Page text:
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Traffic rules for cyclists in Japan

PatPaul

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Hello Everyone,

I would like to know if anyone could give me some clarification about the rules of the road for bicyclists in Japan. Today an old man riding a bike going in wrong direction hit me while I was on my bike. I am sure this has happened to others, like it has to me, on many occasions. In the past, I have gone to my local KOBAN to ask the police to please explain the rules of the road, since I might have been in the wrong. In addition, I asked my Japanese brother-in-law, who works at the Central Police HQ, to explain the rules to me. I walked with him outside to the main road, and indicated the green arrow signs painted on the road on the left hand side of the street, indicating the one-way flow of traffic (the arrows pointed in one direction, the same a motor vehicles). He said that it is OK to ride in both directions, since the lane is wide enough for bike traffic to go both ways. I know there are special cyclist lanes in my city, where the lanes are side-by-side, and are clearly marked which way cyclists are to ride, and the same for the cyclist/pedestrian lanes, which clearly designate which lane to travel on...So, is there a definitive law that states bicyclists are required to ride on the left hand side of the street, as cars do? When I visited the KOBAN, I was given a pamphlet of the the traffic rules, written in Japanese. I did a Google search to try to find out if I am in the wrong. I read several stories written by fellow foreign cyclists who described the dangerous situations they have encountered, where mothers riding those bikes with the baby carrier, coming towards them in the opposite direction. I live in Kagawa-ken, and "assume" the traffic laws are uniform throughout the country. I am a careful defensive driver (cyclist) with all bells, lights, baskets, helmet, and an battery-operated neon flashing vest, like road construction crew wear, which I put on when I cycle in the evening, but it seems to matter little.

Sincerely,

PatPaul
 

thomas

Unswerving cyclist
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We had this discussion years ago on our sister site:

In Japan cyclists can cycle in both directions on sidewalks wider than 3m which are marked as shared use. When cycling on the road bicycles are required by law to keep to the left. So why this new regulation when a law already exists? Many roads in Japan don't have space for sidewalks, but have a small area on each side of the road marked for pedestrian use by a single white stripe of paint. These side lanes are rarely wide enough for pedestrians to walk two abreast. Under normal conditions pedestrians walk on the roads and when a vehicle approaches they drift, single file, into the side lane until it passes by then disperse to fill all the available road space again.

This revision to the Road Traffic Act pertains to those roads with side lanes. Until now there has been no law preventing cyclists from riding against the flow traffic in these narrow side lanes. Under the revised law bicycles must use the left side of the road at all times. Finally, some much needed consistency. Cyclists who do not keep to the left-hand side of the road may face up to 30 days in prison or a fine of ¥20,000, police said. The key word in that sentence being "may", because as we all know cycling laws in Japan are rarely, if ever, enforced by the police.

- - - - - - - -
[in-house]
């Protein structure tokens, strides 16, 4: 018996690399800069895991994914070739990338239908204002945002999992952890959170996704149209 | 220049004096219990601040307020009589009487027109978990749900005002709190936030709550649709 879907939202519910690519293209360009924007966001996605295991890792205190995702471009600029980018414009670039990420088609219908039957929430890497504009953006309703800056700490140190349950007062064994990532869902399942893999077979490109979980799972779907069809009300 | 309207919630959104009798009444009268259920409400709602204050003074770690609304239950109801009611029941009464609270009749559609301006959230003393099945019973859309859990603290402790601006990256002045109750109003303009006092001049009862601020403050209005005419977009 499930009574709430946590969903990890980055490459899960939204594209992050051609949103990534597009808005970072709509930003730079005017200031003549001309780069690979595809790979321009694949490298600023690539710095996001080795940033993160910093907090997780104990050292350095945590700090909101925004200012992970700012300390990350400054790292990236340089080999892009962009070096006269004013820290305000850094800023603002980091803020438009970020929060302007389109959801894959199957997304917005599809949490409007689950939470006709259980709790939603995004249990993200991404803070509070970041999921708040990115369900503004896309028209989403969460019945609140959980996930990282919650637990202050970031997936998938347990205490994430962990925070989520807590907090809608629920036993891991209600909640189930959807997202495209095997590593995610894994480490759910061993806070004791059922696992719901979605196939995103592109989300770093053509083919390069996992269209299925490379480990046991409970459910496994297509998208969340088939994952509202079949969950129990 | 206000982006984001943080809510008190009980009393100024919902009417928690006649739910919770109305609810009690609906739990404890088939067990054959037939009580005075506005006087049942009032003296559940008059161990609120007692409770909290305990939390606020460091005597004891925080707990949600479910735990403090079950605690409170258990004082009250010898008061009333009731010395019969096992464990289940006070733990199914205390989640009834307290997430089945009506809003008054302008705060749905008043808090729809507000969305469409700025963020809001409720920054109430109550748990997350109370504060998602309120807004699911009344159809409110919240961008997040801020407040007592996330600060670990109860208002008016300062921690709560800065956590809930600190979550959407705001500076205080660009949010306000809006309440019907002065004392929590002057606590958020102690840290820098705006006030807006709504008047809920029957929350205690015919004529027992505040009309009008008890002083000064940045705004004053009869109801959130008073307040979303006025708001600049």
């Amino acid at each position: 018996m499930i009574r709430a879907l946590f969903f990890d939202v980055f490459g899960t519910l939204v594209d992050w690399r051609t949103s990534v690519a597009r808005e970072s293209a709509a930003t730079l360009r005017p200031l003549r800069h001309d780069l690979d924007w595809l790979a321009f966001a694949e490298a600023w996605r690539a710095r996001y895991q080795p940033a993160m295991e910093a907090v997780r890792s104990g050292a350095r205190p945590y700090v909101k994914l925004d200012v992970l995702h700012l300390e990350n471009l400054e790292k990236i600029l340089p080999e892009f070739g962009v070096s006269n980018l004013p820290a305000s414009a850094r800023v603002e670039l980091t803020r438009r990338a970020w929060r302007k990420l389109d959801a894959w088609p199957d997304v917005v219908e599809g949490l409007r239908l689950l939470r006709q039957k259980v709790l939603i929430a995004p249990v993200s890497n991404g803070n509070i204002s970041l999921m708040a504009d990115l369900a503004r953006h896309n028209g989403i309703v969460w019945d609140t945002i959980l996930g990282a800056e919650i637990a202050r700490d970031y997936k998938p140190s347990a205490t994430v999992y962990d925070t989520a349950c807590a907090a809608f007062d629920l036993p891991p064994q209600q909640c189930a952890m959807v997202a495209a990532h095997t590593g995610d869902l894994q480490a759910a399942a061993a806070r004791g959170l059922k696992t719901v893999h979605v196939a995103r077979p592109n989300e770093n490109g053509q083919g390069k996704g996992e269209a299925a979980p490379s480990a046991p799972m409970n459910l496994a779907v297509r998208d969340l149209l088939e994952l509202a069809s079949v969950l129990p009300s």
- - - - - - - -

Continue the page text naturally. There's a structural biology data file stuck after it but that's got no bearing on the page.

Were you or the other cyclists injured? Was there any damage to your bicycles? How did you two part?
 

PatPaul

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No, neither of us were injured. No damage to my bike. It turned into a heated confrontation. When he hit me, I waited for a "sumimasen," a slight bow of the head, or a "sorry," but nothing. I mean, kids will at least give me that, and I will, when I am in the wrong. What he did say in English was "I am busy." I think he meant to say, "I am in a hurry." No matter. I lost my cool and got in his face and told him off in English since if I had tried in Japanese, it would have made me look foolish. I did read the above threads, and it still seems that the law is very opaque.
 

thomas

Unswerving cyclist
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I'm glad you are safe.

The law is probably quite clear but its enforcement and interpretation seem to be rather opaque. In my fifteen years of cycling in Japan I have been asked by the police to get off the road and ride on the pavement as well as to get off the pavement and ride on the road, in all instances "because it is dangerous".

Anyhow, bicycles, considered light vehicles, have to ride on the left. I'm sure you have seen all these:


 

PatPaul

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Dear Hiroyuki and Thomas, Thank you both for your replies. So, I apologize about needing to again, make sure I have the law straight in my head. So, if I am riding my bike on a street that has no pedestrian sidewalks, but only a single, white strip painted line on both sides of the road so pedestrians can walk in a protected space separated from car traffic, cyclists still must ride on the left-side of the road. Of course, manners would require the cyclist to be mindful of pedestrian traffic that might be walking in the same or opposite direction. I really hate having to ask such questions, since I thought that a law/rule like this, would be similar to one, like "no smoking" on the premises, where there is no room for subjective interpretation. Also, am I out of line, or expecting too much from the cyclist who is in the wrong, that they at least provide some indication of an apology, like a slight bow of the head?
 
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